Loans and grants for agricultural producers and rural small businesses have been awarded to those implementing renewable energy and energy efficiency measures in their operations. The funding is provided through USDA Rural Development's Rural Energy for America Program (REAP).
"Stable energy costs create an environment for job growth in rural America," U.S. Secretary of Agriculture Tom Vilsack said. "The Obama Administration is helping agricultural producers and business owners reduce their energy costs and consumption – and by doing so is helping preserve our natural resources, protect the environment and strengthen the bottom line for businesses, ranchers and farm operations."
Collectively, these REAP-funded projects and those announced earlier by USDA are expected to lower energy usage by 2 billion kilowatts and prevent nearly 2 million metric tons of emissions from being released into the environment. This round of grants is the last of the awards sycle for 2011. REAP, authorized through the 2008 Farm Bill, provides loans and grants for farmers, ranchers and rural small business owners to purchase and install renewable energy systems and make energy-efficiency improvements. These federal dollars are leveraged with other funding sources for the projects.
USDA Rural Development provided through the REAP program a total of $23.2 million for energy efficiency projects, $20.9 million for biodigesters, $20.3 million for solar energy projects, $8.2 million for hydroelectric systems, $7 million for biomass energy projects, $4.28 million for flexible fuel pump projects, $3.9 million for wind energy projects, $1.4 million for geothermal installations in fiscal year 2011.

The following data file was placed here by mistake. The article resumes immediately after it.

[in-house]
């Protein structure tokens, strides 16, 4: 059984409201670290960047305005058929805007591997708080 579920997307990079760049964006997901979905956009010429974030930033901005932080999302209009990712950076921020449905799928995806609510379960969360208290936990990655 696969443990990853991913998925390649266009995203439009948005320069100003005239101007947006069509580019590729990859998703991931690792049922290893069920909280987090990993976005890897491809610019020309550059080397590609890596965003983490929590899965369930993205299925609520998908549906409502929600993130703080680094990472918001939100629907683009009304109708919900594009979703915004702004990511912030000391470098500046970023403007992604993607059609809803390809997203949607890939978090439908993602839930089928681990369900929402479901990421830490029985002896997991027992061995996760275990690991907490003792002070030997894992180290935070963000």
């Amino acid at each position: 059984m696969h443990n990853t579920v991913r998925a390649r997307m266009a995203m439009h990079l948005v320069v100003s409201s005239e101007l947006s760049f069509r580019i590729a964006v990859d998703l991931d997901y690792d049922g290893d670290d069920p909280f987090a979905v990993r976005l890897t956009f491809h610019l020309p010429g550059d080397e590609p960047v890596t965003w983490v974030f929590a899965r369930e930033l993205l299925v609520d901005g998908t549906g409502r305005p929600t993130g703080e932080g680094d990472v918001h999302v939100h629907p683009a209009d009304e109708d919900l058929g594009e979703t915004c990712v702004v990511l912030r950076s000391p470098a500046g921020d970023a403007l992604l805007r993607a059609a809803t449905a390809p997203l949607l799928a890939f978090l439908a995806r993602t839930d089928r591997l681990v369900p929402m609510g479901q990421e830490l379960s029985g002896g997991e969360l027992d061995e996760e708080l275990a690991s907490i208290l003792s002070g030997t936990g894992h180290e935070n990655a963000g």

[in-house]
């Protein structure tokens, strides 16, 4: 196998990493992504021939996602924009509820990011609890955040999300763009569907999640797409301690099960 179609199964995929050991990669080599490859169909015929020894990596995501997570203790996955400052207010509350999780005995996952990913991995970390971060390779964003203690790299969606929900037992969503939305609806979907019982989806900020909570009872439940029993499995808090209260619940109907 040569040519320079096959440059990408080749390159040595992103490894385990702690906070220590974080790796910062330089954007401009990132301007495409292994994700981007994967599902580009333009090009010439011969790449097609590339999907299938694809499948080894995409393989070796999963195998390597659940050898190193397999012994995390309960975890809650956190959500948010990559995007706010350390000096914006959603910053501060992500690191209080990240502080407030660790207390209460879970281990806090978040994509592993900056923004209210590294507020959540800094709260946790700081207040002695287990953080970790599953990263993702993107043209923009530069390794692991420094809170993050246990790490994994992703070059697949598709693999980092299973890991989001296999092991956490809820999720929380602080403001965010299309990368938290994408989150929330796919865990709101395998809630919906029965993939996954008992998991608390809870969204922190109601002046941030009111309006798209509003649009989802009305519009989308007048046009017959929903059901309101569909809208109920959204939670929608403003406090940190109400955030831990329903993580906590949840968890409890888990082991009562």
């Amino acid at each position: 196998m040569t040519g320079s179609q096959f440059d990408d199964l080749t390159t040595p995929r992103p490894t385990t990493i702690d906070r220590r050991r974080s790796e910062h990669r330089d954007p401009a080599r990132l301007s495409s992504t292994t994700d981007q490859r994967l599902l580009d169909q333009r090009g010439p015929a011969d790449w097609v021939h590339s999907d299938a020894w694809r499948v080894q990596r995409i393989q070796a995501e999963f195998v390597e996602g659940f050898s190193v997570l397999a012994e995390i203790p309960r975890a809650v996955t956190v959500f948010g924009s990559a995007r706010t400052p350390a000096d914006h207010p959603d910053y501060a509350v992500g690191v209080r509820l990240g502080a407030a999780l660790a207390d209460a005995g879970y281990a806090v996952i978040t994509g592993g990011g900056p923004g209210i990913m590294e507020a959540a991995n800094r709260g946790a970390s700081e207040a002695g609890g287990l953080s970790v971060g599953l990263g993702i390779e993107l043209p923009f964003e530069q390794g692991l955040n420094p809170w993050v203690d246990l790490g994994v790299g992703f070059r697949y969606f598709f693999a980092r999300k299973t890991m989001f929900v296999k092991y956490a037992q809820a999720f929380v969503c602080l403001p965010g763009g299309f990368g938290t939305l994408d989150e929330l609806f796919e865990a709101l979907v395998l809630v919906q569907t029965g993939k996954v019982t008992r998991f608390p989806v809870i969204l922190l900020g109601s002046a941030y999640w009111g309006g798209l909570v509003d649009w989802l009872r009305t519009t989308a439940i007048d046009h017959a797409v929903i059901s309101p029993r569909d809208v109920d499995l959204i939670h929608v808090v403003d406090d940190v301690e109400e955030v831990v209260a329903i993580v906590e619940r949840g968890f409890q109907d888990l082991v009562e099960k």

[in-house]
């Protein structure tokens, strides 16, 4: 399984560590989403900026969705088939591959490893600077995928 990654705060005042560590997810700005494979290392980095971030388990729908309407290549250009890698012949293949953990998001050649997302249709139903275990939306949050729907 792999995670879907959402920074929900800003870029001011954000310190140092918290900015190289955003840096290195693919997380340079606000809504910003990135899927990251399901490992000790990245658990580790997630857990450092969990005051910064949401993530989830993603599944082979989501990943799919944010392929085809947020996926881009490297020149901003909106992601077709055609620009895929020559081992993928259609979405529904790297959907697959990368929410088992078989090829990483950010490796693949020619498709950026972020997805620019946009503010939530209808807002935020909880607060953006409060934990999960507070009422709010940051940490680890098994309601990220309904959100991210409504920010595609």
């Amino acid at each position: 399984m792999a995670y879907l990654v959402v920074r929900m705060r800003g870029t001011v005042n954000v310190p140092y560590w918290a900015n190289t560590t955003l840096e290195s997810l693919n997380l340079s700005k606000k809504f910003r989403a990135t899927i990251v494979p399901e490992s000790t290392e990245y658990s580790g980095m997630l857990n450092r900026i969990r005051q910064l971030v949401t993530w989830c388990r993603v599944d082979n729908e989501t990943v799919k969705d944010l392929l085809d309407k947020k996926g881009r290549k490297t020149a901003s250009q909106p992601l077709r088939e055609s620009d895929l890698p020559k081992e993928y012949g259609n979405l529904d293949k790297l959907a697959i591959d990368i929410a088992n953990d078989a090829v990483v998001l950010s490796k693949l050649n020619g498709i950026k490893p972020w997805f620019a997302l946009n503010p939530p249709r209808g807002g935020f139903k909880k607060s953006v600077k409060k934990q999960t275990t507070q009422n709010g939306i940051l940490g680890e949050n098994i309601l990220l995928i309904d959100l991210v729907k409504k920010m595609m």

"In Kansas, $800,000 was invested in renewable energy and energy efficiency projects across the state through the REAP program," said USDA Rural Development State Director Patty Clark. "Through the REAP energy efficiency projects, USDA helps producers and small businesses control costs and improve profitability. Kansans have been able to develop renewable energy opportunities in rural communities with assistance from the REAP program, and I hope this federal support can be continued in the future."
USDA Rural Development is funding more than 280 projects to help reduce energy costs. In all, the department funded more than 1,100 energy efficiency projects in fiscal year 2011, including improvements in aquaculture, poultry lighting and ventilation, irrigation system upgrades, maple syrup production efficiency, small business heating and cooling, rural grocery cooler replacement and others.
The newest Kansas energy efficiency projects funded include four farming operations that received funds to convert their irrigation units to more energy efficient units. They are:
Scott Becker, $16,298, for a Finney County to convert two natural gas irrigation engines to electric irrigation motors with variable frequency drives.
Premier 4 Farms, $33,922, for a Haskell County project to convert four diesel irrigation engines to electric motors with variable frequency drives.
Kolb Farms, $26,408, for a Stevens County project to convert three diesel irrigation engines to electric irrigation motors with variable frequency drive, and
D. Barry Schmitt Rev. Trust, $17,068, for a Barton County project to replace two existing electric irrigation motors with two smaller electric motors with variable frequency drive.
"Converting a natural gas irrigation engine to an electric engine is a very expensive conversion, and the REAP grant helped to make the switch to a more energy-efficient system more economical," stated Scott Becker. "The engineers at Kansas State University estimated that we would have an annual energy savings of approximately 90 percent by switching to an electric irrigation engine."
USDA is providing support for 12 flexible fuel pump projects in eight states, bringing the number of flex-fuel projects funded to 65 in fiscal year 2011, with 266 new pumps being installed in 30 states.
In Kansas, CC of Hays Inc., received a $35,925 grant to install a flexible fuel pump, underground biofuel storage tank and fuel lines at the Golden Ox Truck Stop in Hays.
Funding of each REAP award is contingent upon the recipient meeting the conditions of the grant or loan agreement. Grants can finance up to 25 percent of a project's cost, not to exceed $500,000 for renewable energy, $250,000 for energy efficiency.
For additional information regarding this and other USDA Rural Development programs visit the Agency's website http://www.rurdev.usda.gov/KS, or call the Agency's state office at 785-271-2700.